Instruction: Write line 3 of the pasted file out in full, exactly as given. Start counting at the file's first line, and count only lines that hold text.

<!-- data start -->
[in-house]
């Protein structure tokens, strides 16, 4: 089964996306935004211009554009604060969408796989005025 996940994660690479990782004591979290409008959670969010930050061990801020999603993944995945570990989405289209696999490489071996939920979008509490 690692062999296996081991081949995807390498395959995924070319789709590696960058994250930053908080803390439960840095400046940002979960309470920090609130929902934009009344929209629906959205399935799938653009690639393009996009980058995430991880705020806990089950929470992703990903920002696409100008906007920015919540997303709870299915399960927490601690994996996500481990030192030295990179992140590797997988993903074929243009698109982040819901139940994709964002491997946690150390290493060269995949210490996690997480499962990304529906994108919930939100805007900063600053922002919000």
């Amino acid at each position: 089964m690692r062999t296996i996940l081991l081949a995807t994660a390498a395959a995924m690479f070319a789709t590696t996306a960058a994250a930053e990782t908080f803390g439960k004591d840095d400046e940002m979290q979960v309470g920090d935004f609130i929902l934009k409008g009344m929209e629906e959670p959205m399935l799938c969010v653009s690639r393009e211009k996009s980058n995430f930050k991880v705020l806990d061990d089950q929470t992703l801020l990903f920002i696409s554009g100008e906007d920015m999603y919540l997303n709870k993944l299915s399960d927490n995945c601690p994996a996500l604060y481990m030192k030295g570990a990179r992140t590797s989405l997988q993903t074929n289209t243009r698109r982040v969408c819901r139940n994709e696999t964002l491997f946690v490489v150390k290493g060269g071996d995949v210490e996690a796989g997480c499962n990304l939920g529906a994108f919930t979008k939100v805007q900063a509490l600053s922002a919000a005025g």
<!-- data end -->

């Amino acid at each position: 089964m690692r062999t296996i996940l081991l081949a995807t994660a390498a395959a995924m690479f070319a789709t590696t996306a960058a994250a930053e990782t908080f803390g439960k004591d840095d400046e940002m979290q979960v309470g920090d935004f609130i929902l934009k409008g009344m929209e629906e959670p959205m399935l799938c969010v653009s690639r393009e211009k996009s980058n995430f930050k991880v705020l806990d061990d089950q929470t992703l801020l990903f920002i696409s554009g100008e906007d920015m999603y919540l997303n709870k993944l299915s399960d927490n995945c601690p994996a996500l604060y481990m030192k030295g570990a990179r992140t590797s989405l997988q993903t074929n289209t243009r698109r982040v969408c819901r139940n994709e696999t964002l491997f946690v490489v150390k290493g060269g071996d995949v210490e996690a796989g997480c499962n990304l939920g529906a994108f919930t979008k939100v805007q900063a509490l600053s922002a919000a005025g």